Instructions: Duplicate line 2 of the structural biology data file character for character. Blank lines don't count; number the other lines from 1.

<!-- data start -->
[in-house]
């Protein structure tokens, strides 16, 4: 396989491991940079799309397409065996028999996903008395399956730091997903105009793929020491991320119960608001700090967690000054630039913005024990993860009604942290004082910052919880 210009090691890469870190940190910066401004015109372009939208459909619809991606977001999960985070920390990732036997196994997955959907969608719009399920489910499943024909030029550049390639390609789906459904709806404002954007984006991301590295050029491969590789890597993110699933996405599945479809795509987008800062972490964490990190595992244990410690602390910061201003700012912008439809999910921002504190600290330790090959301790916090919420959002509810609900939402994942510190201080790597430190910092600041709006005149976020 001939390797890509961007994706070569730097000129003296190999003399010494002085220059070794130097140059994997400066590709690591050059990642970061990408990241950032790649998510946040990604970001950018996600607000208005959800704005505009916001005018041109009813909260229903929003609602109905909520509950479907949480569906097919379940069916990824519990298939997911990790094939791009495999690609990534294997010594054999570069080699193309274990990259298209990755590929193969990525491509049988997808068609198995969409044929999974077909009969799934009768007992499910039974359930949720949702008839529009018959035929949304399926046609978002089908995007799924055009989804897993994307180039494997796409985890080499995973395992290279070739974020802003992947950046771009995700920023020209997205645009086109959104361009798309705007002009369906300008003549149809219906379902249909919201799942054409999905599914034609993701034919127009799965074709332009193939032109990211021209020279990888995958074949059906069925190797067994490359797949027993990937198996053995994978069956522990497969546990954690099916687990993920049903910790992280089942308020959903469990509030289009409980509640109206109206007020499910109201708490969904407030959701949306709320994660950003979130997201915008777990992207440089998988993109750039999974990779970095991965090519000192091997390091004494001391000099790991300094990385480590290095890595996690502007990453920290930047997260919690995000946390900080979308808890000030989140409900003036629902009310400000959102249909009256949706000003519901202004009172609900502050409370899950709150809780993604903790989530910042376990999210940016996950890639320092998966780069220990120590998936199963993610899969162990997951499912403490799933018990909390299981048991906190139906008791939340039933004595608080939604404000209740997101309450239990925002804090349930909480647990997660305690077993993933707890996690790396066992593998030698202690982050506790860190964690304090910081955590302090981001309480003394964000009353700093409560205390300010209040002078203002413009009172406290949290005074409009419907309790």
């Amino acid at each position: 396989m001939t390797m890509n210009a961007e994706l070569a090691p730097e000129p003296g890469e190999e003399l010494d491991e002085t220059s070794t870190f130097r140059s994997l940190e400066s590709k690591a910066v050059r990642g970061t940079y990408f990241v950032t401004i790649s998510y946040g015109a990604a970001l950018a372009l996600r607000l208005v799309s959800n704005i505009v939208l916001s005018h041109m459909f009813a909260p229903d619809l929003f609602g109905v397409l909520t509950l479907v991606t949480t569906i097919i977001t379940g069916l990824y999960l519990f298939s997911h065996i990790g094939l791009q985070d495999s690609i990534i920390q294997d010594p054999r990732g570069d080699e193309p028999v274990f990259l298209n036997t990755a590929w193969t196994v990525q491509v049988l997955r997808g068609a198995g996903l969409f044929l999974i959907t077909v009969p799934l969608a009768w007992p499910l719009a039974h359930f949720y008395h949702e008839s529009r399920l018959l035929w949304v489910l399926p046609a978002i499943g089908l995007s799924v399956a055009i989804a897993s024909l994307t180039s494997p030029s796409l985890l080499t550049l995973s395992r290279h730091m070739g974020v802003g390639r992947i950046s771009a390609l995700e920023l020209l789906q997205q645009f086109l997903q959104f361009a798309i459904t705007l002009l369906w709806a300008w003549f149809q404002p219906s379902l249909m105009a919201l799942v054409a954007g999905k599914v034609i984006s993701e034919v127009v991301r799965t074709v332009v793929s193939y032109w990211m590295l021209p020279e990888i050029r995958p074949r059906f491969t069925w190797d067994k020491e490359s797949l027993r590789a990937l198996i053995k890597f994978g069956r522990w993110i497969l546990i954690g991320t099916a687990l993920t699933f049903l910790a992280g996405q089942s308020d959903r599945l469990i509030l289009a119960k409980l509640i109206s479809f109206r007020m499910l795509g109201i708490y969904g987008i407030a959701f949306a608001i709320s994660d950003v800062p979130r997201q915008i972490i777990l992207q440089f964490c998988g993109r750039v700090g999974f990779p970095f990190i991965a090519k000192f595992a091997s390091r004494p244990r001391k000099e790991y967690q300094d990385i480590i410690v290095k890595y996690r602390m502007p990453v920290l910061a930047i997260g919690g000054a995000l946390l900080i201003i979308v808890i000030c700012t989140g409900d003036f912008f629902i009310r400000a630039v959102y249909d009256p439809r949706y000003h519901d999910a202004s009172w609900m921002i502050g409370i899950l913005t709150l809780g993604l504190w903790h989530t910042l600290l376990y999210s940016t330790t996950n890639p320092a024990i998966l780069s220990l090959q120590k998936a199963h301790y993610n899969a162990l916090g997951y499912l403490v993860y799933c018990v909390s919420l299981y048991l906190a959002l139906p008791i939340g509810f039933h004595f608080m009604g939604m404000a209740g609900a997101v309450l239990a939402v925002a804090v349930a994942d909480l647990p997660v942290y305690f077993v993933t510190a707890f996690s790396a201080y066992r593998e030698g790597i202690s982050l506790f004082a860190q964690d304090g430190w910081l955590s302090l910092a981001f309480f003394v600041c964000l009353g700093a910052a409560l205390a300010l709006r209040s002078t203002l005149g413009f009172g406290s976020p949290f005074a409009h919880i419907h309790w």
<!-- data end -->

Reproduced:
């Protein structure tokens, strides 16, 4: 396989491991940079799309397409065996028999996903008395399956730091997903105009793929020491991320119960608001700090967690000054630039913005024990993860009604942290004082910052919880 210009090691890469870190940190910066401004015109372009939208459909619809991606977001999960985070920390990732036997196994997955959907969608719009399920489910499943024909030029550049390639390609789906459904709806404002954007984006991301590295050029491969590789890597993110699933996405599945479809795509987008800062972490964490990190595992244990410690602390910061201003700012912008439809999910921002504190600290330790090959301790916090919420959002509810609900939402994942510190201080790597430190910092600041709006005149976020 001939390797890509961007994706070569730097000129003296190999003399010494002085220059070794130097140059994997400066590709690591050059990642970061990408990241950032790649998510946040990604970001950018996600607000208005959800704005505009916001005018041109009813909260229903929003609602109905909520509950479907949480569906097919379940069916990824519990298939997911990790094939791009495999690609990534294997010594054999570069080699193309274990990259298209990755590929193969990525491509049988997808068609198995969409044929999974077909009969799934009768007992499910039974359930949720949702008839529009018959035929949304399926046609978002089908995007799924055009989804897993994307180039494997796409985890080499995973395992290279070739974020802003992947950046771009995700920023020209997205645009086109959104361009798309705007002009369906300008003549149809219906379902249909919201799942054409999905599914034609993701034919127009799965074709332009193939032109990211021209020279990888995958074949059906069925190797067994490359797949027993990937198996053995994978069956522990497969546990954690099916687990993920049903910790992280089942308020959903469990509030289009409980509640109206109206007020499910109201708490969904407030959701949306709320994660950003979130997201915008777990992207440089998988993109750039999974990779970095991965090519000192091997390091004494001391000099790991300094990385480590290095890595996690502007990453920290930047997260919690995000946390900080979308808890000030989140409900003036629902009310400000959102249909009256949706000003519901202004009172609900502050409370899950709150809780993604903790989530910042376990999210940016996950890639320092998966780069220990120590998936199963993610899969162990997951499912403490799933018990909390299981048991906190139906008791939340039933004595608080939604404000209740997101309450239990925002804090349930909480647990997660305690077993993933707890996690790396066992593998030698202690982050506790860190964690304090910081955590302090981001309480003394964000009353700093409560205390300010209040002078203002413009009172406290949290005074409009419907309790």